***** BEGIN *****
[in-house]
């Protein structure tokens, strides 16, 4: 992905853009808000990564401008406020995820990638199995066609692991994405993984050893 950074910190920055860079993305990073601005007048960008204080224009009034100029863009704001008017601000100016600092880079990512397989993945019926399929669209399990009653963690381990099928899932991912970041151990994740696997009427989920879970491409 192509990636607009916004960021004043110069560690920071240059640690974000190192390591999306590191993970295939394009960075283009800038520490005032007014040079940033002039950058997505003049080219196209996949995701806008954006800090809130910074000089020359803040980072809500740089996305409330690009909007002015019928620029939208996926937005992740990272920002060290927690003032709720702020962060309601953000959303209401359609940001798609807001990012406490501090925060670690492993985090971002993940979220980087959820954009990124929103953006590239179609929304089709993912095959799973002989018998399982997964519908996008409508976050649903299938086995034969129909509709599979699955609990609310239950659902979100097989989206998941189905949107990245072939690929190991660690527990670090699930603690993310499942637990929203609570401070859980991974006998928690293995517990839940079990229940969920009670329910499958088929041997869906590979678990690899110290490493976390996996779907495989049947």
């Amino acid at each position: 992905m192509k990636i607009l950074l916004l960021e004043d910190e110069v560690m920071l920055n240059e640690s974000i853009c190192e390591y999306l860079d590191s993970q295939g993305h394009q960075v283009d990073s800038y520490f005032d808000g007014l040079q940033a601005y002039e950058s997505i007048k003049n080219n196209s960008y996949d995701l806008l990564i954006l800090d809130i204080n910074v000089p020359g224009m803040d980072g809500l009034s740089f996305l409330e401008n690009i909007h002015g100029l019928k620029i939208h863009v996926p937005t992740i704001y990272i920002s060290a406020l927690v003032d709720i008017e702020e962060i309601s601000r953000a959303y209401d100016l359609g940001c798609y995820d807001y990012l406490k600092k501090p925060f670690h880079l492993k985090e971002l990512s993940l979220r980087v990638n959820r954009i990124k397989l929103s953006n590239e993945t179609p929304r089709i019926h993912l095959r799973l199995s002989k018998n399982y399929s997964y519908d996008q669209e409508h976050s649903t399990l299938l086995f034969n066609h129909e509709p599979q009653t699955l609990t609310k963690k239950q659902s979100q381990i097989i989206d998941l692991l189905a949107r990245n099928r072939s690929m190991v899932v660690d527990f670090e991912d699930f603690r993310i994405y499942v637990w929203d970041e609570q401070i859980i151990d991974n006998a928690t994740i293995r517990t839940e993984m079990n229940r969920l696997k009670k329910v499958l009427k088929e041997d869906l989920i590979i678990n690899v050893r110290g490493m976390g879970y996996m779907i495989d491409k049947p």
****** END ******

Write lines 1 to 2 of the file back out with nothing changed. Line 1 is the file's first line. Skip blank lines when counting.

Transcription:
[in-house]
């Protein structure tokens, strides 16, 4: 992905853009808000990564401008406020995820990638199995066609692991994405993984050893 950074910190920055860079993305990073601005007048960008204080224009009034100029863009704001008017601000100016600092880079990512397989993945019926399929669209399990009653963690381990099928899932991912970041151990994740696997009427989920879970491409 192509990636607009916004960021004043110069560690920071240059640690974000190192390591999306590191993970295939394009960075283009800038520490005032007014040079940033002039950058997505003049080219196209996949995701806008954006800090809130910074000089020359803040980072809500740089996305409330690009909007002015019928620029939208996926937005992740990272920002060290927690003032709720702020962060309601953000959303209401359609940001798609807001990012406490501090925060670690492993985090971002993940979220980087959820954009990124929103953006590239179609929304089709993912095959799973002989018998399982997964519908996008409508976050649903299938086995034969129909509709599979699955609990609310239950659902979100097989989206998941189905949107990245072939690929190991660690527990670090699930603690993310499942637990929203609570401070859980991974006998928690293995517990839940079990229940969920009670329910499958088929041997869906590979678990690899110290490493976390996996779907495989049947």